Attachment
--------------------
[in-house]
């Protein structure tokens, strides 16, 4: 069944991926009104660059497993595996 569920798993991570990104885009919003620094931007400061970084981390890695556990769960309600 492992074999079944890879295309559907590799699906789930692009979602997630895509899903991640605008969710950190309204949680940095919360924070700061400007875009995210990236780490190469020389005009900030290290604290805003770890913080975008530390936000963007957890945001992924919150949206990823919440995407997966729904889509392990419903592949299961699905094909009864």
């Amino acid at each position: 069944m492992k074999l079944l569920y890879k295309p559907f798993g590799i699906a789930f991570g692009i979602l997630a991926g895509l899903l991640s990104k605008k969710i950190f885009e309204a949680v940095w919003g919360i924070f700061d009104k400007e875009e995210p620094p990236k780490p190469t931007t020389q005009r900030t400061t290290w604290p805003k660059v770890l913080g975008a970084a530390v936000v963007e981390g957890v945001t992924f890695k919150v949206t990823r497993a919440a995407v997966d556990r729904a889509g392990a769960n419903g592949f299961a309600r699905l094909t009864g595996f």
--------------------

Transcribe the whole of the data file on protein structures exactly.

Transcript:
[in-house]
């Protein structure tokens, strides 16, 4: 069944991926009104660059497993595996 569920798993991570990104885009919003620094931007400061970084981390890695556990769960309600 492992074999079944890879295309559907590799699906789930692009979602997630895509899903991640605008969710950190309204949680940095919360924070700061400007875009995210990236780490190469020389005009900030290290604290805003770890913080975008530390936000963007957890945001992924919150949206990823919440995407997966729904889509392990419903592949299961699905094909009864």
């Amino acid at each position: 069944m492992k074999l079944l569920y890879k295309p559907f798993g590799i699906a789930f991570g692009i979602l997630a991926g895509l899903l991640s990104k605008k969710i950190f885009e309204a949680v940095w919003g919360i924070f700061d009104k400007e875009e995210p620094p990236k780490p190469t931007t020389q005009r900030t400061t290290w604290p805003k660059v770890l913080g975008a970084a530390v936000v963007e981390g957890v945001t992924f890695k919150v949206t990823r497993a919440a995407v997966d556990r729904a889509g392990a769960n419903g592949f299961a309600r699905l094909t009864g595996f």